Mobile Tech Use Is Rising, Monitoring Concerns Falling
Recent reports from AARP and Enterprise Forum Northwest indicate that those of us over the age of 50 enjoy mobile technology – especially cell phones and are willing to consider giving up some privacy using home monitoring equipment if it means staying in our home longer. Mobile technology includes cell phones, laptop or tablet computers, electronic readers, portable media players and global positioning systems.
AARP’s report: Health and Caregiving Among the 50+: Ownership, Use and Interest in Mobile Technology(pdf) showed that a lot of people have great interest in using their mobile tech for managing their healthcare although few were actually doing it. But for those who care for other people a slightly different story. “One in five (20%) adults say they provide assistance to someone age 50+ with activities of daily living (ADLs) and three in ten (30%) say they provide assistance to someone age 50+ with instrumental activities of daily living (IADLs). Among people who provide assistance to someone age 50+ with ADLs or IADLs, about one in six (17%) say they currently use any mobile technology to help track the health of the person they help. Not surprisingly, among those who currently use any mobile technology to track the health of the person they help, the vast majority (89%) report using a cell phone or mobile phone to accomplish this task, and about one-third (34%) report they currently use a laptop or table computer to do the same.”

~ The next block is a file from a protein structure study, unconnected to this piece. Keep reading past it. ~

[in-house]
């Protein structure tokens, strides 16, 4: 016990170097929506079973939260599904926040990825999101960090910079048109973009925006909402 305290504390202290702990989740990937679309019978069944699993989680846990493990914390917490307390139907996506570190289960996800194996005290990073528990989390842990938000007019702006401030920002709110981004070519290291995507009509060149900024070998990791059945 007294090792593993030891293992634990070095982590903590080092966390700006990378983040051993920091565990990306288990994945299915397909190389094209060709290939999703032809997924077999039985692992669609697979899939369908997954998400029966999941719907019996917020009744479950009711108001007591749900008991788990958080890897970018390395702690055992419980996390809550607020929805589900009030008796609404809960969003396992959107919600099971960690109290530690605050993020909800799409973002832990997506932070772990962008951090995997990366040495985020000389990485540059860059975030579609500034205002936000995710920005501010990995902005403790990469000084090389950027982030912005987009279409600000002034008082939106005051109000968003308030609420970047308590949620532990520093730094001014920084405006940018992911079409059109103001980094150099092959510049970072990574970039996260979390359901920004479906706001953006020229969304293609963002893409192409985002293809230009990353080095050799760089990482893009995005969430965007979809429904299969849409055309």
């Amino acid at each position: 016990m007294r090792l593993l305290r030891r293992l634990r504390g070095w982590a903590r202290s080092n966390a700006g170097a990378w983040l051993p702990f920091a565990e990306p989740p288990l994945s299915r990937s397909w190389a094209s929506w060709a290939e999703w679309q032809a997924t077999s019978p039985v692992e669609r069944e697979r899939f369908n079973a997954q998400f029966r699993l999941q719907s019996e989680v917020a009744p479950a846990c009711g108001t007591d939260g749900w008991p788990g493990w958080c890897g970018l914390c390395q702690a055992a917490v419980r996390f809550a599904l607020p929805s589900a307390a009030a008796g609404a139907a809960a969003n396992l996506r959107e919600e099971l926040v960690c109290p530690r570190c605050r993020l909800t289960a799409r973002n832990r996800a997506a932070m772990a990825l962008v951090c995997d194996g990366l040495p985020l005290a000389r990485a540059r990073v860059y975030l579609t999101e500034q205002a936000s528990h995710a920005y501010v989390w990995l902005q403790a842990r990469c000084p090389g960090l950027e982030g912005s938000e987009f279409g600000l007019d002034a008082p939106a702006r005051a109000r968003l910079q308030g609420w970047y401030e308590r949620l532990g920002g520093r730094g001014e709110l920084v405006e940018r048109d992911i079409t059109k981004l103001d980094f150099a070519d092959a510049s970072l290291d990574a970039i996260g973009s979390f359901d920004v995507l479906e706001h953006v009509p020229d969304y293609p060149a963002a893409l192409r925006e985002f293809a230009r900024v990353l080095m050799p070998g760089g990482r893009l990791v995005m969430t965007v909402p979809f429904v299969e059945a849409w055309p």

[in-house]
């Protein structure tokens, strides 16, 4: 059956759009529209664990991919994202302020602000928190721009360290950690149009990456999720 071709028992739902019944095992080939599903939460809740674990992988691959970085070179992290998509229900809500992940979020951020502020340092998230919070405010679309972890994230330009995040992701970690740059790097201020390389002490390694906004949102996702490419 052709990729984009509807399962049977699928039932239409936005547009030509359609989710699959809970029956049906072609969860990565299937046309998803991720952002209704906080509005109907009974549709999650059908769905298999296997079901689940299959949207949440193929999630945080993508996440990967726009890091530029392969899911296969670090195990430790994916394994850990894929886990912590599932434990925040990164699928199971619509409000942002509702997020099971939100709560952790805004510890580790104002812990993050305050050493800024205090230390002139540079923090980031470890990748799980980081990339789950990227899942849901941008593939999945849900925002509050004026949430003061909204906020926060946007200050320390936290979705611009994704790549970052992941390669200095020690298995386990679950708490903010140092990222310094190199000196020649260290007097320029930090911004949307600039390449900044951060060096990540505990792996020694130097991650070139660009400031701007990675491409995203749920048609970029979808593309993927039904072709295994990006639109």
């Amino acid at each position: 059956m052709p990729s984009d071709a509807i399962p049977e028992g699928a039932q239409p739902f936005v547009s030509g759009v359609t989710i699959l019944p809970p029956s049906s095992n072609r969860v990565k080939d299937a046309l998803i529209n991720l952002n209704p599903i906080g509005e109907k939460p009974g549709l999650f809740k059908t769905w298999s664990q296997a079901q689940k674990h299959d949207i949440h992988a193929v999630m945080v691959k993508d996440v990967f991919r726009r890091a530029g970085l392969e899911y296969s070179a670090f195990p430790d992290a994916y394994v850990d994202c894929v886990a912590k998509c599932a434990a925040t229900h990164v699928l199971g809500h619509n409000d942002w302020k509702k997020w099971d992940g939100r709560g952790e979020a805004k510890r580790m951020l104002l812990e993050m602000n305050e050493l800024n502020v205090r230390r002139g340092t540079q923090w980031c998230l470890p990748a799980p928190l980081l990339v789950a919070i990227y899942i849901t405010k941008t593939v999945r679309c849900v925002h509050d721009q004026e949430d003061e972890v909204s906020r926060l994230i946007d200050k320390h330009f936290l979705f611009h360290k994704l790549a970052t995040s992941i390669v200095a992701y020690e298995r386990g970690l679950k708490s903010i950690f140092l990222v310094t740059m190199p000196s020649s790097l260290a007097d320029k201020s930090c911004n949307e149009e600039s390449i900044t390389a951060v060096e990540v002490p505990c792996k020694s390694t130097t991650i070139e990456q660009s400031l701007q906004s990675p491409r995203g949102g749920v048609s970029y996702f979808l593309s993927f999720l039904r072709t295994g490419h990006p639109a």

In Boomers, Technology & Health: Consumers Taking Charge!(pdf) Enterprise Forum Northwest reported that more that 56% of baby boomers were open to home healthcare monitoring devices. And the Sandwich Generation are interested as part of their caregiving to parents who want to stay in their own homes. The study also found that products must be well designed and relevant to their lifestyle needs or they wont be accepted. “Boomers want to shape the technology they use, unlike younger generations who allow their lives to be shaped by it,” says Michael Rogers of Practical Futurist.
The elephant that is still in the room for wide spread adoption of digital healthcare: health insurance companies’ reimbursement policies.
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Great article — it’s encouraging to see studies like this and a big player like AARP getting involved with promoting aging and technology. AARP recently joined the Aging Technology Alliance: AGETEK, which is great news for our industry! The trouble is that our aging population mostly can agree that they want to stay at home and would use technology to do so. The sticking point is that there is a fuzzy line as to WHEN they need to use technology to enable independence. Many are still in a crisis mgmt mode and wait until there is an emergency to start looking into solutions.
We want individuals to look into technologies like GrandCare, BEFORE they need it. In other words, technologies like this can proactively help a person to stay home and perhaps give caregivers more information about how that person is doing. Perhaps even before they show outward symptoms, there could be some indication all is not right so a change can be made before crisis occurs!
Still – encouraging, we need to shift the thinking to technology being used to enable everyone (as I use it every day to wake up, remind me to take my vitamins, turn lights off after i leave home, etc).
Thanks! Laura from GrandCare Systems
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